Roger Federer’s year, up until a fortnight ago, read as follows; Runner-up at Roland Garros, a run to the semi-finals of the Australian and US Opens and the quarter-finals of Wimbledon, winner in Doha, runner-up in Dubai and appearances in the semi-finals of the Masters 1000 events in Indian Wells, Miami and Madrid.

Two titles, in Basle and Paris, have been added to that list in the last two weeks.  It really does make you wonder how some had the audacity to say that he was “past it”.

There is no doubt that the 30-year-old’s days of domination in the tennis world are over.  Gone are the times when he was winning more than 10 titles a year.  But Federer has never really gone away, has he? 

The past fortnight has not been the “return of the king” as some may have billed it.  It is not as if Federer has experienced an almighty downfall akin to when Andre Agassi dropped out of the top 100 in September 1997, just 19 months after he was the world No.1, before he fought back to reclaim the top spot two years later.

Since Federer lost the No.1 spot in June of last year, he has remained in the mix.  Although he currently sits at his lowest ranking, No.4, for over eight years, he is still regarded as one of the ‘big four’ – the game’s elite who, between them all, have claimed every Grand Slam and Masters title on offer this year.

So it should be of no surprise that, after a six-week break following Switzerland’s Davis Cup victory away to Australia, Federer has won back-to-back titles in Basle and Paris and displayed some of the form that he became renowned for as he regularly picked up Grand Slam titles during the mid-noughties.

Federer is one of, if not the greatest tennis player of all time.  As you grow older, you may lose a bit of pace around the court and your level of consistency may not be as extraordinarily high as it was during your peak, but you do not lose the talent overnight that took you to 16 grand slam titles.

The Swiss is still in great physical condition and remains highly motivated to win more tournaments.  His reaction after winning in Basle - which even included a few tears - and Paris said it all.

You get the sense that he feels there is still more work to be done.  2012 could provide him with yet more achievements to add to the CV, with another chance to win that elusive Olympic singles gold medal and the opportunity to help Switzerland won the Davis Cup for the first time in their history as they return to the World Group once again.

But for now, the focus is on the O2 Arena in London for next week's ATP World Tour Finals where Federer returns as the defending champion and bookies’ favourite, after a fortnight in which he only dropped one set in ten matches and also became only the seventh man in the Open era to record 800 career match wins.

While speaking during the Swiss Indoors in Basle, Federer seemed unperturbed about the fact he had recently lost his world No.3 spot to Andy Murray.  But you can’t help get the feeling that he would gain a slight extra sense of satisfaction if he was to go into the off-season having reclaimed that position ahead of the Scot.

The amount of different possible scenarios created by the round-robin format at the O2 means that there is not just one clear-cut way that Federer can return to No.3.  The simplest scenario, though, would be if Federer was to be unbeaten in London, Murray could only prevent a rankings drop by reaching the final with at least two group wins.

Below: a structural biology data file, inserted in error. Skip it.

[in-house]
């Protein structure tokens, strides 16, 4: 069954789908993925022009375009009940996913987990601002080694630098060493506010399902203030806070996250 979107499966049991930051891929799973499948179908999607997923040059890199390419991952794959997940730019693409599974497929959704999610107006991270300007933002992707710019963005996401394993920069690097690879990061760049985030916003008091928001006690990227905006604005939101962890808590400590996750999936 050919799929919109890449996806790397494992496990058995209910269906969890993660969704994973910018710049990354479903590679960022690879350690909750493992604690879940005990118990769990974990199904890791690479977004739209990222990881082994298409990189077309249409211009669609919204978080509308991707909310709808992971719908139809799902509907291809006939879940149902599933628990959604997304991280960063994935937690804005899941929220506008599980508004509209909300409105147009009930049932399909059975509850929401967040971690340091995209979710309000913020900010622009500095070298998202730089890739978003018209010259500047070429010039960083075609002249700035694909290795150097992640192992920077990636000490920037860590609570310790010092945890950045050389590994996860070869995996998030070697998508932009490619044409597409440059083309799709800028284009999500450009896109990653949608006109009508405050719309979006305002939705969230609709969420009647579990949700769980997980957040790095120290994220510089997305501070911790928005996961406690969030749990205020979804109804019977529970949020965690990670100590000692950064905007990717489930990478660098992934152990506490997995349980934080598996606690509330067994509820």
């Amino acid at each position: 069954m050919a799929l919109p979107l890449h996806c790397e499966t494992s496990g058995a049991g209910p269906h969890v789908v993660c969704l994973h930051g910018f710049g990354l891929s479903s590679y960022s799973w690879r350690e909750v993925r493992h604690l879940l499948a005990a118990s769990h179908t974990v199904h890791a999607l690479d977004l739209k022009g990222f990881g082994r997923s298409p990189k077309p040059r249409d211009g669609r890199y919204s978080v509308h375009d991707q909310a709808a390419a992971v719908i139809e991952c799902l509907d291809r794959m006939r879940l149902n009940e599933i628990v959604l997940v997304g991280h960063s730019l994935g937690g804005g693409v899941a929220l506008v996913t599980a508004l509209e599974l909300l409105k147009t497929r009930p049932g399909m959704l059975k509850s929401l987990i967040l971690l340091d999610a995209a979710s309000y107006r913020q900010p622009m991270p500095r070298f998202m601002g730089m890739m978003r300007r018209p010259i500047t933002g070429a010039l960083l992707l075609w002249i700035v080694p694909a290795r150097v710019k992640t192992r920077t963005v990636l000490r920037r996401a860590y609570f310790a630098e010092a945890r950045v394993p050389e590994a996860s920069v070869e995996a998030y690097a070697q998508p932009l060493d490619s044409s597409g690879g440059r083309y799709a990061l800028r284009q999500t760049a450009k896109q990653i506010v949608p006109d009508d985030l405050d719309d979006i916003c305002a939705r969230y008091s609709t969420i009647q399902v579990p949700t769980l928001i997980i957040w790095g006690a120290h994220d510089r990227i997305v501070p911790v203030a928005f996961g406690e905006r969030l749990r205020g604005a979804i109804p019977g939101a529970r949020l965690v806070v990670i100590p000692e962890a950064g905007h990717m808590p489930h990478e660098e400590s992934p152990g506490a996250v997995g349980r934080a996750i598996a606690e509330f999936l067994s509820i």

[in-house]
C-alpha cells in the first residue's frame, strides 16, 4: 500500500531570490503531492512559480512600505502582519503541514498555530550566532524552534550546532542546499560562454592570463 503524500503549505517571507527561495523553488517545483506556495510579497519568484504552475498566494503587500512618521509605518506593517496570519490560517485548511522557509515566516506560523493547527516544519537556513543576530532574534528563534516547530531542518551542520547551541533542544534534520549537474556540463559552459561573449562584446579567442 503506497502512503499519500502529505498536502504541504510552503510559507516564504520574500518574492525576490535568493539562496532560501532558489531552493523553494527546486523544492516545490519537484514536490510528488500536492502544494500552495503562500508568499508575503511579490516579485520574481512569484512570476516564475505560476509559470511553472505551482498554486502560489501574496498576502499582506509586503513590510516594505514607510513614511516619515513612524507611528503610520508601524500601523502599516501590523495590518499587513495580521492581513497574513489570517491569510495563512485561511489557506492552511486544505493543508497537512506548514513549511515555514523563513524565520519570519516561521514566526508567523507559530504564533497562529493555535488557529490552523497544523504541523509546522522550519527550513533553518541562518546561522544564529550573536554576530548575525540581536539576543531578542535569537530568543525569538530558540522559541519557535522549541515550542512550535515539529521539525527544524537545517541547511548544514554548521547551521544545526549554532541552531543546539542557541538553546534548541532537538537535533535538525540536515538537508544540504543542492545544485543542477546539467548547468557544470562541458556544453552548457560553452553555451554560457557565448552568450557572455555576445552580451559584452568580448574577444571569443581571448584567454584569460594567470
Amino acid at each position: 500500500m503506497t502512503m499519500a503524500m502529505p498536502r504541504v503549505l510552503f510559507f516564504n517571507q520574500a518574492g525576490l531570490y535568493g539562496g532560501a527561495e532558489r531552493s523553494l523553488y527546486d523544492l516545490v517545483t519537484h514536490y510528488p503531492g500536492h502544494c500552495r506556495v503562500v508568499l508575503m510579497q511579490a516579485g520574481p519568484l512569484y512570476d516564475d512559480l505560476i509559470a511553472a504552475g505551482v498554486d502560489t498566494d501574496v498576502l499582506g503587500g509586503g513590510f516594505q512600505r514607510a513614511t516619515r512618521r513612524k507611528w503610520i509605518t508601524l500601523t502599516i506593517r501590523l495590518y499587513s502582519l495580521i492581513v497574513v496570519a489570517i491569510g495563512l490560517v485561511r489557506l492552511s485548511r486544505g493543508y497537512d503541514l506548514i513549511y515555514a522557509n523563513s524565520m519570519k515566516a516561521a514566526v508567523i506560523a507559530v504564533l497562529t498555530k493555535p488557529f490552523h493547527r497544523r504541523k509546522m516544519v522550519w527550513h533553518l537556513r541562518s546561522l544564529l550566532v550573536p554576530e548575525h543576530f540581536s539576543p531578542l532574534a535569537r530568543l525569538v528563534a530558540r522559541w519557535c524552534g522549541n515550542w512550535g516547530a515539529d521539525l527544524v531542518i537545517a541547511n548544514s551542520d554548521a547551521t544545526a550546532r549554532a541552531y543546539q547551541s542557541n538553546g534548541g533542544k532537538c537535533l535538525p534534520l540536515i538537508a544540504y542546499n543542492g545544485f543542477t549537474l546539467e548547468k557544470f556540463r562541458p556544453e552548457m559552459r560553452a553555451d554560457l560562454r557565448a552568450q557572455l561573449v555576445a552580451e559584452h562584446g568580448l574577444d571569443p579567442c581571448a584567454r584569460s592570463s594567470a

The format also means that today’s draw, which is live on BBC Radio 5 live, will guarantee at least two meetings between members of the “big four” before we even reach the semi-final stage, something which we have been starved of since the US Open with the final in Tokyo between Murray and Rafael Nadal being the only time any of them have met since the final Grand Slam of the year.

For Federer, London provides the chance to prove the doubters wrong again.  In his eight meetings this year against other members of the top 4, he has only won one – his four-set semi-final victory against Novak Djokovic in the semi-finals at Roland Garros.

For all that he has not gone away, he still has something to prove against his fellow competitors at the very top of the game.  So far this year, they have got the better of him.

Federer will no doubt, though, relish the task ahead of defending his World Tour Finals title.  His work is not done.  “The King” is most certainly not dead.

Sunday, 6 November 2011


Roger Federer revealed yesterday that he played a part in choosing the surface of indoor clay for Switzerland’s Davis Cup clash with the USA next year – but still refused to confirm that he will play.

The World Group first-round tie will take place in the town of Fribourg on February 10-12 next year and it was no real surprise that the Swiss have chosen clay, considering that the USA have won seven of their past eight ties on surfaces other than the red stuff.

“I was part of the decision, so obviously it is the right choice,” Federer joked, after his semi-final victory against compatriot Stanislas Wawrinka at the Swiss Indoors in Basle.  “Otherwise, I am a bad guy if I say it is a bad decision.

“Clay is the right choice as it takes the more dangerous guys out of the equation for them.  They already have good players, but they are very good indoors or on hard, and I think clay makes the trip that much tougher for them.

“I believe it plays in our favour, especially for Stan.  And if I do play, I can play on anything anyway, so we all thought, after no hesitation, that it was the right choice.”

The 16-time grand slam champion has not played in a World Group first-round tie since 2004, but considering that a Swiss Davis Cup victory is one of the few things missing from his list of achievements in tennis, it is expected that he will fully commit himself next year in an effort to help his country win the competition for the first time in its history.

But Federer is holding off making any announcement on his participation at the moment.